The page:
Since re-focusing on what is most important to me, I’m working through formulating a schedule that is doable, not just staring at it wondering why I’m not motivated lol. Your site and insight, Jennifer, have given me hope that I can pull it all together again and be more productive with my scrapping as well as getting things done around the house. Big project this year is to finally create a room for all of my crafting out of our spare bedroom and I’m really excited about the project even though I know it will probably take me until the end of the year.

    Baby steps will get me there. 🙂 Great article my friend!

    Reply
    • Jennifer Wilson

      I’m so glad you’re embracing baby steps as part of focus on a bigger vision. Even if the late and early parts of your day are never easy, I can see that you will reach your goals!

      Reply
  8. Dawn Farias

    So… yes to everything. 🙂

    This post resonated with me very much. So much that I can’t really comment because it may become the Comment That Never Ends. I’ll just address the morning routine question.

    My morning routine is waking up about 20-30 minutes before my kids so I can have coffee and wake up slowly before getting the kids up. If I’m feeling sprightly then I make up the bed, empty the dishwasher, and start a load of laundry. Once the school-aged kids are off I settle into the day with my toddler by cooking my breakfast and getting dressed while she roams about.

    A really big change I’ve made lately is making sure the kitchen is cleaned before I go to bed. The dishes are done, the coffee is prepped, the floors are swept, and the counters/tables are wiped down. I’ve known for a long time that having these chores unfinished means that my yesterday is stealing from my today. Waking up to functionally cleaned kitchen and dining areas makes a huge difference in how my day begins – whether I feel overwhelmed or hopeful.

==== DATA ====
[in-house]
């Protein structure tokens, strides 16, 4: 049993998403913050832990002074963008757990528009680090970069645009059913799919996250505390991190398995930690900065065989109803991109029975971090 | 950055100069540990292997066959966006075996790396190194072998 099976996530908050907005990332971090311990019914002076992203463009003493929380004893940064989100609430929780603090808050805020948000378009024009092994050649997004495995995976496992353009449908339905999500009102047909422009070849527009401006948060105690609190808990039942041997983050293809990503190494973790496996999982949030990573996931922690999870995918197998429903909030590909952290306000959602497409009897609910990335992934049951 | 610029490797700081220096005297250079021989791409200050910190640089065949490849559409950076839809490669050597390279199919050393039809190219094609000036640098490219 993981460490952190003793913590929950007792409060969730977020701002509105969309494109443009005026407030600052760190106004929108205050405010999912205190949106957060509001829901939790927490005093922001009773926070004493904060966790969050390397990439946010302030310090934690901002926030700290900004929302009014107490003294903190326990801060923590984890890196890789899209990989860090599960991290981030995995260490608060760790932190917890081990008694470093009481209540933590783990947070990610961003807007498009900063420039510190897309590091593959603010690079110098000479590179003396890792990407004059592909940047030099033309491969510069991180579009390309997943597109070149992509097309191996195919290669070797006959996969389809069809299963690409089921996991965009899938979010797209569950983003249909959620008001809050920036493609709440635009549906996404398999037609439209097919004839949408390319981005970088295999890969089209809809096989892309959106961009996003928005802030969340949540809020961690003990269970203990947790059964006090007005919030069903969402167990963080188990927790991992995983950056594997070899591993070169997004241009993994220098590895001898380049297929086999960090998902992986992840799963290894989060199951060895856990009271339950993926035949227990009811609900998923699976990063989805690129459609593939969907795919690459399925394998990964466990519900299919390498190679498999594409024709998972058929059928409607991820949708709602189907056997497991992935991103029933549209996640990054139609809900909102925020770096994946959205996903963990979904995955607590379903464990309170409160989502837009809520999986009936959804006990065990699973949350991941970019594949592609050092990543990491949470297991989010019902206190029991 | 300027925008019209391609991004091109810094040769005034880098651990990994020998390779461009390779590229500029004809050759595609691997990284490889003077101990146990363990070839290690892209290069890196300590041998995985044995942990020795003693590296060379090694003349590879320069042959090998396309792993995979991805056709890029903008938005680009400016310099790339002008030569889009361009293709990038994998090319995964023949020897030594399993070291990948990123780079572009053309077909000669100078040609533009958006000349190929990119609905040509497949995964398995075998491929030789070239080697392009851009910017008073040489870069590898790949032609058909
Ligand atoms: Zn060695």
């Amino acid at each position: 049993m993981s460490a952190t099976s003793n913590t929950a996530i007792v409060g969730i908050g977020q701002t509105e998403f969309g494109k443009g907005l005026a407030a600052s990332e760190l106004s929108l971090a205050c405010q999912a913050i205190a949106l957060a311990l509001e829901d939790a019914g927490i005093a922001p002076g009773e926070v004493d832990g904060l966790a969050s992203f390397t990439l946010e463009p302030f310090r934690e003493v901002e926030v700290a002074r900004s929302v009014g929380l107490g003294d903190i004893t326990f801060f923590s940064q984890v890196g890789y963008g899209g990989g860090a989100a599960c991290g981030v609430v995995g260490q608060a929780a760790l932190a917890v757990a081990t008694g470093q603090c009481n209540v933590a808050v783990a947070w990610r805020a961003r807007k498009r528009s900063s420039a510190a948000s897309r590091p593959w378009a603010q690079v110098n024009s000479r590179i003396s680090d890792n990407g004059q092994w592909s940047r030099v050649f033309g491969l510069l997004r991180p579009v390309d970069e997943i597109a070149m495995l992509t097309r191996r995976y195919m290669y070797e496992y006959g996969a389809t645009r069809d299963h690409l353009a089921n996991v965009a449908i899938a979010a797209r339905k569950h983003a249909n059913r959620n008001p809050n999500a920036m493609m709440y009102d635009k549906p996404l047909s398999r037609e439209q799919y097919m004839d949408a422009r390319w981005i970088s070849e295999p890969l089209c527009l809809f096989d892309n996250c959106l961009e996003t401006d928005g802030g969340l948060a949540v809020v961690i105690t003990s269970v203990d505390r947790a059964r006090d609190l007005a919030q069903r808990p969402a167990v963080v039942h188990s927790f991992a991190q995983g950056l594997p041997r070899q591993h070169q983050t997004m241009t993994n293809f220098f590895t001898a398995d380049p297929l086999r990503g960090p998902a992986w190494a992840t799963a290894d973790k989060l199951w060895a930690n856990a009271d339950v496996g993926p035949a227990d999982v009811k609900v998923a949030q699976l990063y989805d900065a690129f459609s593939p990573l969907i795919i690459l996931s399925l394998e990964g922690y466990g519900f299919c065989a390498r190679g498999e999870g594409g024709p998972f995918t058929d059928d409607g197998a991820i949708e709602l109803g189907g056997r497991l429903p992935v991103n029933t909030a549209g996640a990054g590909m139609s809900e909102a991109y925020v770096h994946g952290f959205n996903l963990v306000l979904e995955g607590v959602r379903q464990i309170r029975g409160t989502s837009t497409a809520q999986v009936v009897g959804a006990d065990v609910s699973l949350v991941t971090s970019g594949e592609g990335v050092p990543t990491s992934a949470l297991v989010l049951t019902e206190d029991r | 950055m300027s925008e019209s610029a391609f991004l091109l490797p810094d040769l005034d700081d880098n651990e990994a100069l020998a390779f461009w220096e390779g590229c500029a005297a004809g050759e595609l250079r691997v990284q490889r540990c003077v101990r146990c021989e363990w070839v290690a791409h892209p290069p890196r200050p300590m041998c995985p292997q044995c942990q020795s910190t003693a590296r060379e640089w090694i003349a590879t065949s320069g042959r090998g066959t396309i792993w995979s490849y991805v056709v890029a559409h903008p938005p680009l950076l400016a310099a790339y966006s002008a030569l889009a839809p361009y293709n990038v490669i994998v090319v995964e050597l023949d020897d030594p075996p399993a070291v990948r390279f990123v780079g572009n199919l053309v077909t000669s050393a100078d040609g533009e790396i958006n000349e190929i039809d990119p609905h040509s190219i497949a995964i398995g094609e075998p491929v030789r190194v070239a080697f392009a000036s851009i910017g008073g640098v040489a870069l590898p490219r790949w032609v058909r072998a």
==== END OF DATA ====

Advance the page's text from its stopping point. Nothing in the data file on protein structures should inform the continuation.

My creative energy is highest in the morning. It’s hard to take advantage of that time when there is a young child at home, but I am trying to take advantage of nap times (now that they’re regular, LOL).

    Thanks for this post. 🙂

    Reply
    • Jennifer Wilson

      Thanks so much for sharing your perspective. You raised some really important points about ending a day well in order to start another.

      Reply
  9. Alissa W

    I like the idea of consistency as for what it might change for me – I’d need to figure out something that would motivate me to get up, like if I got up so I could scrapbook for 30 minutes or be creative? I’m not sure to the answer to that question but thanks for posing.

    Reply
    • Jennifer Wilson

      I’m not sure I could scrapbook first thing in the morning, but getting up could create an opportunity later in the day.

      Reply
  10. Mary Livingston

    I too have come to the (grim) realization that the morning is the last frontier of truly unused space in my life. I can wring minutes out here and there in the evenings–my job is demanding and when I exercise or have another commitment I am not home until about 8.30 or 9 PM. And then I’m trying to fit everything in and sometimes don’t feel good about anything. I’m actually hoping that by doing stuff in the morning that is more indulgent–like having some TV time in the morning before starting my regular getting ready routine–I’ll get myself awake and feel less like my entire day is always consumed by work and obligations. You’re renewing my desire to see if I can really make this happen…